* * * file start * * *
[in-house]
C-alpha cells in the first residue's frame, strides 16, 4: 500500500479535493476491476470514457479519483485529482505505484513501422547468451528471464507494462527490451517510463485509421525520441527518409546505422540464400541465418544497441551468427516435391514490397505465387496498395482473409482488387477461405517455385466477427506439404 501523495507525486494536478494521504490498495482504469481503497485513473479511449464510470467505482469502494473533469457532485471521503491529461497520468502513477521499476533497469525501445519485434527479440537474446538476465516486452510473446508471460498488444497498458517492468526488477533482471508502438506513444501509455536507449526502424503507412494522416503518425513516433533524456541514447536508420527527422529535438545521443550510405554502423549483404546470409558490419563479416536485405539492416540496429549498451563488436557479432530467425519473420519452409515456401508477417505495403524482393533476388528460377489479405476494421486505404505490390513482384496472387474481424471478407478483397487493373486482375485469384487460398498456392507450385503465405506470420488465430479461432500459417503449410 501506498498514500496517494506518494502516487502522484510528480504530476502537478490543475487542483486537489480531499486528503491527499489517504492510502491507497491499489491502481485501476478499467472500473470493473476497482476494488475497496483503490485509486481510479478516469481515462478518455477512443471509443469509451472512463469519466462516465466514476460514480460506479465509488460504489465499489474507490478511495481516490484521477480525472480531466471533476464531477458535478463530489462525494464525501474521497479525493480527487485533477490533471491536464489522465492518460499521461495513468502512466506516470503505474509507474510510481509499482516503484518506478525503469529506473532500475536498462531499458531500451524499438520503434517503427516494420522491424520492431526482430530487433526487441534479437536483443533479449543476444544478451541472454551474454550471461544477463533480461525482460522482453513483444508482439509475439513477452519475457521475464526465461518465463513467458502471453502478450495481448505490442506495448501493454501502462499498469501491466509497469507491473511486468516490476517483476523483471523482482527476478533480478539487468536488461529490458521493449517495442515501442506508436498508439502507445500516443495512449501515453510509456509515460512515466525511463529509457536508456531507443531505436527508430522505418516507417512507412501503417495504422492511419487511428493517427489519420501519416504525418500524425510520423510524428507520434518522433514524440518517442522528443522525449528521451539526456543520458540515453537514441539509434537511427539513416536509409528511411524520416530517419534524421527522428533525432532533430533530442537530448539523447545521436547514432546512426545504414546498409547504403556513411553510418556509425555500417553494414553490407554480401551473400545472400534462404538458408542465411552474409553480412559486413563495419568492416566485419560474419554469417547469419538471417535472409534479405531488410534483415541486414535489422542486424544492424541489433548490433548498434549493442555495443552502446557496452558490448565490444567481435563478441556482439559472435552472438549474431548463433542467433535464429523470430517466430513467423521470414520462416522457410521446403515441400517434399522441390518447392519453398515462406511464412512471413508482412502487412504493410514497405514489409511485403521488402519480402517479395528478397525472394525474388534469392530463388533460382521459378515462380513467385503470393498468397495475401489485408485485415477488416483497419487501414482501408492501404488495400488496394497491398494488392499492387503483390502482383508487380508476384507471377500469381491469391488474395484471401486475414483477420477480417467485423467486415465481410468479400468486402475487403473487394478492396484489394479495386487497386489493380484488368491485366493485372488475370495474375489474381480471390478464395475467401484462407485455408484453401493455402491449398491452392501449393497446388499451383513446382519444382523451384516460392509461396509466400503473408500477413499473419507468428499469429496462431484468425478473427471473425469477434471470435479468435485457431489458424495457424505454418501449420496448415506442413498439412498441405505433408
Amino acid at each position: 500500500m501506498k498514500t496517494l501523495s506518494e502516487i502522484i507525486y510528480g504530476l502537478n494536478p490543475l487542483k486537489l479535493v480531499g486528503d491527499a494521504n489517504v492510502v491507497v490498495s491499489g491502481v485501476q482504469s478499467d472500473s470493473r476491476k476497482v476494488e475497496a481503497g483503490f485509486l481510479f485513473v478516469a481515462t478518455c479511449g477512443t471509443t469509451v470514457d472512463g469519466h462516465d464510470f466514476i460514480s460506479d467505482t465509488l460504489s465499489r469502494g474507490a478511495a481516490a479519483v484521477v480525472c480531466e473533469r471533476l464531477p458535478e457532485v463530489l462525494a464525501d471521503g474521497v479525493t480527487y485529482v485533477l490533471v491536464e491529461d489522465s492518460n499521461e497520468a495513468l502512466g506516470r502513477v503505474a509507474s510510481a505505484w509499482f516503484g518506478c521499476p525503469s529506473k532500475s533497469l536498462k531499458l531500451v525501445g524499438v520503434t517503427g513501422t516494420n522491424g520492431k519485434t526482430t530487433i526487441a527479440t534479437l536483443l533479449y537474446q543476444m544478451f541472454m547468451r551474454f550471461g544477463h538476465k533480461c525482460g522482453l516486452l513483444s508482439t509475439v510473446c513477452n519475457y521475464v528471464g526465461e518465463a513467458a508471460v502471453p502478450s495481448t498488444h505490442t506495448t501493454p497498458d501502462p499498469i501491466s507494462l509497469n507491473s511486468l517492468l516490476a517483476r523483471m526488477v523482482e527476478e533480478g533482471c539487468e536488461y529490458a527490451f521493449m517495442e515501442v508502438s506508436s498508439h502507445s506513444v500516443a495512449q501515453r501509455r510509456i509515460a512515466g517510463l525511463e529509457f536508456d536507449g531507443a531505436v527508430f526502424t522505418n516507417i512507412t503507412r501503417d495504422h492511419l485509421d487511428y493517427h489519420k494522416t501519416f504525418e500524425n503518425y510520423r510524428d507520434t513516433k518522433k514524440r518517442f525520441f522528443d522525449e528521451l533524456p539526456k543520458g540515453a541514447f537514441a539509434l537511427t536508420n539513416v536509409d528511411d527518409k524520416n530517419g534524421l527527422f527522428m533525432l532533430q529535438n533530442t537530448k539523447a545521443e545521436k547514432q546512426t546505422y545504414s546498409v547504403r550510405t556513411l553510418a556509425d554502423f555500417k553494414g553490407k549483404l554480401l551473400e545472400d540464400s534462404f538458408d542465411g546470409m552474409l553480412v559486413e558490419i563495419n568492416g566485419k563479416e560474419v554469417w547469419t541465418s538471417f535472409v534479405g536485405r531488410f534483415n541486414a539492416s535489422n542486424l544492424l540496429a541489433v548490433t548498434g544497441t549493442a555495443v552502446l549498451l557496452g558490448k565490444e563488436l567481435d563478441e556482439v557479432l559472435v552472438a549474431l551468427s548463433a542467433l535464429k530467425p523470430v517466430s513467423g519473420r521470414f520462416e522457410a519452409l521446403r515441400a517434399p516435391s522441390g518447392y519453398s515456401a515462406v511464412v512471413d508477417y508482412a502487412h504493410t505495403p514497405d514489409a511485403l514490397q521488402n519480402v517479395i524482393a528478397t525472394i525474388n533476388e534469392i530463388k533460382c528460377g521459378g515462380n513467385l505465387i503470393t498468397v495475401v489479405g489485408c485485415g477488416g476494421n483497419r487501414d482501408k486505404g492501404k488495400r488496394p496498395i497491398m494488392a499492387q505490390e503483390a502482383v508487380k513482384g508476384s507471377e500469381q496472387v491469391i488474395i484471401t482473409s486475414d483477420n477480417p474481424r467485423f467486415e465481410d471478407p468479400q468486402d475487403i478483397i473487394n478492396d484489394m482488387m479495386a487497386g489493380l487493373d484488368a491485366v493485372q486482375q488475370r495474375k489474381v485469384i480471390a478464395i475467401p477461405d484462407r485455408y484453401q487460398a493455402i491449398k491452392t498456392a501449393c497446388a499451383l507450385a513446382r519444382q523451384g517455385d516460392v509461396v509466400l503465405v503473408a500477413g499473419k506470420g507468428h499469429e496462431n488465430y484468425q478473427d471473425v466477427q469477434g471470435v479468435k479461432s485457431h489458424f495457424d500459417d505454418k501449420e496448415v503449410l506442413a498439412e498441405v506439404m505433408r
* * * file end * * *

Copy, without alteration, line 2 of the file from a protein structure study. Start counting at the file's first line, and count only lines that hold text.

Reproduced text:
C-alpha cells in the first residue's frame, strides 16, 4: 500500500479535493476491476470514457479519483485529482505505484513501422547468451528471464507494462527490451517510463485509421525520441527518409546505422540464400541465418544497441551468427516435391514490397505465387496498395482473409482488387477461405517455385466477427506439404 501523495507525486494536478494521504490498495482504469481503497485513473479511449464510470467505482469502494473533469457532485471521503491529461497520468502513477521499476533497469525501445519485434527479440537474446538476465516486452510473446508471460498488444497498458517492468526488477533482471508502438506513444501509455536507449526502424503507412494522416503518425513516433533524456541514447536508420527527422529535438545521443550510405554502423549483404546470409558490419563479416536485405539492416540496429549498451563488436557479432530467425519473420519452409515456401508477417505495403524482393533476388528460377489479405476494421486505404505490390513482384496472387474481424471478407478483397487493373486482375485469384487460398498456392507450385503465405506470420488465430479461432500459417503449410 501506498498514500496517494506518494502516487502522484510528480504530476502537478490543475487542483486537489480531499486528503491527499489517504492510502491507497491499489491502481485501476478499467472500473470493473476497482476494488475497496483503490485509486481510479478516469481515462478518455477512443471509443469509451472512463469519466462516465466514476460514480460506479465509488460504489465499489474507490478511495481516490484521477480525472480531466471533476464531477458535478463530489462525494464525501474521497479525493480527487485533477490533471491536464489522465492518460499521461495513468502512466506516470503505474509507474510510481509499482516503484518506478525503469529506473532500475536498462531499458531500451524499438520503434517503427516494420522491424520492431526482430530487433526487441534479437536483443533479449543476444544478451541472454551474454550471461544477463533480461525482460522482453513483444508482439509475439513477452519475457521475464526465461518465463513467458502471453502478450495481448505490442506495448501493454501502462499498469501491466509497469507491473511486468516490476517483476523483471523482482527476478533480478539487468536488461529490458521493449517495442515501442506508436498508439502507445500516443495512449501515453510509456509515460512515466525511463529509457536508456531507443531505436527508430522505418516507417512507412501503417495504422492511419487511428493517427489519420501519416504525418500524425510520423510524428507520434518522433514524440518517442522528443522525449528521451539526456543520458540515453537514441539509434537511427539513416536509409528511411524520416530517419534524421527522428533525432532533430533530442537530448539523447545521436547514432546512426545504414546498409547504403556513411553510418556509425555500417553494414553490407554480401551473400545472400534462404538458408542465411552474409553480412559486413563495419568492416566485419560474419554469417547469419538471417535472409534479405531488410534483415541486414535489422542486424544492424541489433548490433548498434549493442555495443552502446557496452558490448565490444567481435563478441556482439559472435552472438549474431548463433542467433535464429523470430517466430513467423521470414520462416522457410521446403515441400517434399522441390518447392519453398515462406511464412512471413508482412502487412504493410514497405514489409511485403521488402519480402517479395528478397525472394525474388534469392530463388533460382521459378515462380513467385503470393498468397495475401489485408485485415477488416483497419487501414482501408492501404488495400488496394497491398494488392499492387503483390502482383508487380508476384507471377500469381491469391488474395484471401486475414483477420477480417467485423467486415465481410468479400468486402475487403473487394478492396484489394479495386487497386489493380484488368491485366493485372488475370495474375489474381480471390478464395475467401484462407485455408484453401493455402491449398491452392501449393497446388499451383513446382519444382523451384516460392509461396509466400503473408500477413499473419507468428499469429496462431484468425478473427471473425469477434471470435479468435485457431489458424495457424505454418501449420496448415506442413498439412498441405505433408